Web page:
How We Should Address Mental and Emotional Harm

By Shuman, Daniel W. | Judicature, May/June 2007 | Go to article overview

How We Should Address Mental and Emotional Harm

Shuman, Daniel W., Judicature

We need to provide therapeutic alternatives to those who resort to tort law as a last resort to address their mental and emotional harm.

At its best, tort law offers seriously injured claimants assistance in rebuilding their shattered lives. Therefore, when the worst happens it seems reasonable to expect tort law to fulfill its beneficent offer of assistance when the fact finder is persuaded that the claimant suffered serious injury caused by the defendant's tortious conduct. From its inception, however, tort law's offer of assistance has disfavored compensation for mental or emotional harm.1 At first, the common law simply refused to acknowledge mental or emotional harm as a compensable loss. Reflecting a bleak view of the human condition, it concluded that there is no right to be free from mental suffering.2

This categorical limitation remained for some time in negligence law, but was disregarded in the case of intentional torts involving the same mental or emotional harms, but less sympathetic defendants.5 Gradually, claims for mental or emotional injury closely tied to physical impact or injury were allowed in negligence cases. However, most jurisdictions still refuse to recognize a general Negligent Infliction of Emotional Distress Claim,4 but other disjointed categories of claims for negligently caused mental and emotional harm are now allowed. This patchwork of exceptions includes bystander claims for mental harm sustained while witnessing traumatic physical injury to another, failure to deliver a telegram death notice in a timely manner, and negligent handling of a corpse.5 Even as the ban on compensation for mental and emotional harm has been lifted exception by exception, these awards have become the target of damage caps. Although the rules vary from state to state, the common law remains reluctant to address mental and emotional harm with the same enthusiasm it addresses physical harm.

What logic supports different approaches to address what are both personal injuries? Are these injuries fundamentally different, and, if so, is mental and emotional harm less worthy of compensation? Whatever the best minds of the day might have thought about the difference in physical and emotional harm when tort law came of age, the best minds of today do not support such a stark mind-body dichotomy.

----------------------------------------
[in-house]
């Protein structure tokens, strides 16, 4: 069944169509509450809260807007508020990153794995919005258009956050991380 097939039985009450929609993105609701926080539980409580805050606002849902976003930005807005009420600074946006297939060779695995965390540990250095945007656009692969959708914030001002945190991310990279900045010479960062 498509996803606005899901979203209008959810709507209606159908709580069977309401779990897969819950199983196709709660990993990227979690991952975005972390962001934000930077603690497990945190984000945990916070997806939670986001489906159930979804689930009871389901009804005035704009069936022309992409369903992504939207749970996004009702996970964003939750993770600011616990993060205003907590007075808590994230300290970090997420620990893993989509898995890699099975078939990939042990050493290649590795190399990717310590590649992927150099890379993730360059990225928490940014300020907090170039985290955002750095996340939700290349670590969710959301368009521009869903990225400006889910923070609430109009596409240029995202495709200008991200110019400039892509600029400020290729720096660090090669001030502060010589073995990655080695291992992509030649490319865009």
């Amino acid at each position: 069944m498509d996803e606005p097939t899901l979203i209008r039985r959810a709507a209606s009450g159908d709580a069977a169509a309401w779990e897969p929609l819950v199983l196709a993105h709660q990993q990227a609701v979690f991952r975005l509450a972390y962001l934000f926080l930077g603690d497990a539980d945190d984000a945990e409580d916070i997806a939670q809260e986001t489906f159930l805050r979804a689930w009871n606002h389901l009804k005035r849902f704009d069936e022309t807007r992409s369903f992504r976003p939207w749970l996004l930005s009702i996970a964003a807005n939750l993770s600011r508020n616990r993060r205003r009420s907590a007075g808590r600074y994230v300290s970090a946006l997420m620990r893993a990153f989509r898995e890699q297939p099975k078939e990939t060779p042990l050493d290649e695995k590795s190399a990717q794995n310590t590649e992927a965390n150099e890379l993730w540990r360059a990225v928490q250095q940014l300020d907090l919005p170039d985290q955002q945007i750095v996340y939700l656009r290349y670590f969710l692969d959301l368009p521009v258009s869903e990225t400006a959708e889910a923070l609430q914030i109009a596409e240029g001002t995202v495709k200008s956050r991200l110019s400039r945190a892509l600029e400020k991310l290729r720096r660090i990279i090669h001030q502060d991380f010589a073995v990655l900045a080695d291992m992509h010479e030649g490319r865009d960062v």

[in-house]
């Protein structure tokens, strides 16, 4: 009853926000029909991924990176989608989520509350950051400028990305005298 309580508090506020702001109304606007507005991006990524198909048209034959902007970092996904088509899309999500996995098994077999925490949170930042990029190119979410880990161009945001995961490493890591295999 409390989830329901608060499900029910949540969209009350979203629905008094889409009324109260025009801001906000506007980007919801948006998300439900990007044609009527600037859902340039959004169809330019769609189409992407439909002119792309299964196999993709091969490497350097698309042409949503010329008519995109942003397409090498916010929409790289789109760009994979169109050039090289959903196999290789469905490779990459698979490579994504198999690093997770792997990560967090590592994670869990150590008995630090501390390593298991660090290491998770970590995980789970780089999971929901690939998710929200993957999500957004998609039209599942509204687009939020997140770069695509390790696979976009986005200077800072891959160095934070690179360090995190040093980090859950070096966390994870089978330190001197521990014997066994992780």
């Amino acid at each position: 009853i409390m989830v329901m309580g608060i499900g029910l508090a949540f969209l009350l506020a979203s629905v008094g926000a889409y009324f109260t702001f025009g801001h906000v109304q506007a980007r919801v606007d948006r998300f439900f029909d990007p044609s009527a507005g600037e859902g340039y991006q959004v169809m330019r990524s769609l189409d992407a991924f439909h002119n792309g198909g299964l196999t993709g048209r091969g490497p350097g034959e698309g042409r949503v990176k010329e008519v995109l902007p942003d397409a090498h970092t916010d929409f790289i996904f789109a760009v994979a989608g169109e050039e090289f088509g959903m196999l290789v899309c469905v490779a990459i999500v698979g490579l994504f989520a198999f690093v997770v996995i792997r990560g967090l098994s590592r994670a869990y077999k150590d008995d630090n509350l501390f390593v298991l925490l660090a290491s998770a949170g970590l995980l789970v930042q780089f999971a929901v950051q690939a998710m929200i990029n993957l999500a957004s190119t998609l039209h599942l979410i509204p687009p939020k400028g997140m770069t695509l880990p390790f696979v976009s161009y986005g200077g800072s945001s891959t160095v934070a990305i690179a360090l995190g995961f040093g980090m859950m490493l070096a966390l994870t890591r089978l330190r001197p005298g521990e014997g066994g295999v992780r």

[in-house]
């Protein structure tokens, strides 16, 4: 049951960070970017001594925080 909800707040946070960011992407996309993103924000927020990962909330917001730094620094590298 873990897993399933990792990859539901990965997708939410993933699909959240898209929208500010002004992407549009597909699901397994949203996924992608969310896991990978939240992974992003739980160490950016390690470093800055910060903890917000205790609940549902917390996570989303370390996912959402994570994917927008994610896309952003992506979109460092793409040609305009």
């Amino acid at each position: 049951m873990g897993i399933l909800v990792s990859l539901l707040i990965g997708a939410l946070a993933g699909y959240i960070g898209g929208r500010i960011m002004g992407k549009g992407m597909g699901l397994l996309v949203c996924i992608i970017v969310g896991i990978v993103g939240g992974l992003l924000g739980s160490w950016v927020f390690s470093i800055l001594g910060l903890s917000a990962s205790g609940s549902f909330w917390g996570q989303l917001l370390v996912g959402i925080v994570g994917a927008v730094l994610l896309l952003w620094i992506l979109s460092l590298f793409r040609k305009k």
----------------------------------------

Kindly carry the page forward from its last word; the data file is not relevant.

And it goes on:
Our current understanding rejects this Cartesian dualism and leads us in the direction of an integrated model for understanding harm.6 Illustrating this understanding is a diagnosis common in civil and criminal courtrooms, Posttraumatic Stress Disorder (PTSD). PTSD is a psychological trauma that may produce measurable brain damage7 and has already confounded courts trying to fit it within one realm or the other under the Warsaw Convention. There is every reason to expect similar findings for other impairments. Today and tomorrow's scientific paradigms do not support differential legal treatment of mental and physical harm.

Decision-making research suggests that the heuristics that bias clinical judgment operate no differently in different realms of illness or injury.8 Thus, we are not entitled to be any more confident in the competence of clinicians to sort out the physical than the mental consequences of tortious events. Nor does the research support such a categorical distinction on the grounds that people who suffer mental or emotional loss are more likely to malinger or more difficult to detect when they do,9 or are somehow weaker than people who suffer physical injury.10 If science were all that mattered, we would be hard pressed to justify a difference in rules for compensation of physical and mental or emotional harm.

Compensating for loss

Yet, there is an important way in which awards for physical and mental harm do differ-their ability to compensate for, or restore loss. Compensatory damages, which are normally at issue in tort litigation, are awarded to return the plaintiff to the situation he or she would have occupied if the wrong had not occurred. …

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